Education is not a business

With Republicans taking over state governments all over the place, prepare for more of the silly “education is a business” argument to be popping up like it is here in NC.   Here’s school privitization advocate, Bob Luddy in a story from our local NPR station:

Luddy: A lot of people say you shouldn’t talk of education as a business, but the reality is, it is a business.

Luddy’s business plan for education is the same as it has been for Captive-Aire: keep overhead low and deliver quality to customers. There are very few support and administrative personnel in his schools. There are no sports. Thales doesn’t take children with special needs, as they are too expensive to educate.

Obviously, that last point really stuck with me.  No, public schools are not a damn business.  Rather, they are a public good designed to serve the public, not just the people people rich enough to attend or sufficiently inexpensive to educate.  I’m sure glad Luddy did not win a seat on the school board when he tried (though, it’s hard to believe he’d be any worse than our current morons on the board).  Are there certain principles from business that make sense to apply to schools?  Sure.  But the last thing I want is people who actually think that schools should be treated as businesses having anything to do with my children’s’ education.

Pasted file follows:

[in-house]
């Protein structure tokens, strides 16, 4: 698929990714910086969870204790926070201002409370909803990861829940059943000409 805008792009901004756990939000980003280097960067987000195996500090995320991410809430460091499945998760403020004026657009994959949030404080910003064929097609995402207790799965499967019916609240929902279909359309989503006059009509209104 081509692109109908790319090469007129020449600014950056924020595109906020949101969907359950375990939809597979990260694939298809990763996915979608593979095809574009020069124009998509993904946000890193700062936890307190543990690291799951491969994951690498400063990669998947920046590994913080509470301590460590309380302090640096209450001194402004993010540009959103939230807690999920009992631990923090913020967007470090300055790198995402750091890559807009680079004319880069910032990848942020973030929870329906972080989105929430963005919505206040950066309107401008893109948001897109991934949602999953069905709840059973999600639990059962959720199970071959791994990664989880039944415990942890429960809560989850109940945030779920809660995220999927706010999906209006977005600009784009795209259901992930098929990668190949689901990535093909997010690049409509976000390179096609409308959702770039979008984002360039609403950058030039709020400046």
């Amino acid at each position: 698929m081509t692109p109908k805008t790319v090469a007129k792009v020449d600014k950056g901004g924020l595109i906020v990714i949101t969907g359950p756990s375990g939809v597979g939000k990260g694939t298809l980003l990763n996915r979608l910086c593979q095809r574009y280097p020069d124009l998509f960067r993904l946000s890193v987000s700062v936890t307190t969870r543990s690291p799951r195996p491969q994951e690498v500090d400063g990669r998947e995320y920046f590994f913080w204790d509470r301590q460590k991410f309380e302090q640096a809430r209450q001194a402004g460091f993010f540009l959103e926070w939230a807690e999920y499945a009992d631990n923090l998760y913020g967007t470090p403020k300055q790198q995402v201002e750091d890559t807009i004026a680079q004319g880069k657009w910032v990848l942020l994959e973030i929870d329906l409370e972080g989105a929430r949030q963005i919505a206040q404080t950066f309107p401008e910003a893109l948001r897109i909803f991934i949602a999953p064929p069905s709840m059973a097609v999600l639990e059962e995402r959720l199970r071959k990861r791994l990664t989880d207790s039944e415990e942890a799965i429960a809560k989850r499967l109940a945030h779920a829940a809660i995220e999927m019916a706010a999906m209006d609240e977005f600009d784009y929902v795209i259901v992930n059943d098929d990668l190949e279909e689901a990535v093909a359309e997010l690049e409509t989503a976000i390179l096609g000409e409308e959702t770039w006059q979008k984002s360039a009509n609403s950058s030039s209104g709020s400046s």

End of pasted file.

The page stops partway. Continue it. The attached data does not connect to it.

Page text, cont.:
About Steve Greene
Professor of Political Science at NC State

One Response to Education is not a business

  1. Mike Barr says:

    This type of reasoning is all too common by Republicans and free-marketeers. And the flaws in their arguments too often go unchallenged. For instance, take the idea that the US Postal Service should be abolished because it can’t operate as efficiently as UPS or Fed-Ex. One of the things that advocates of privatizing the mail don’t mention is that Fed and UPS operate in areas and according to delivery schedules that are profitable. I would like to see FedEx operate profitably in sparsely populated parts off the country. The Post Office is charged with the responsibility of delivering mail to every address (although I am sure there are some exceptions) regardless of the economic efficiency of doing so. I seriously doubt that FedEx would turn a profit in the counties with very low population densities, especially if they had to go to every tiny little town 6 days a week.

    (On a slightly related topic for another day, I think it is entirely true that the postal worker’s unions and federal employment regulations are hugely and needlessly expensive. My father spent almost 20 years in the Post Office and he has hours and hours of horror stories about trying to fire, reprimand, and supervise postal employees. It is nearly impossible to fire someone. And that is not an exaggeration. It takes months or years, huge amounts of documentation, then you get sued, and maybe, just maybe, the people who were throwing away mail instead of delivering will get fired. Or, more likely, they’ll be ‘demoted’ to doing something where they can’t cause as much damage to the system.)

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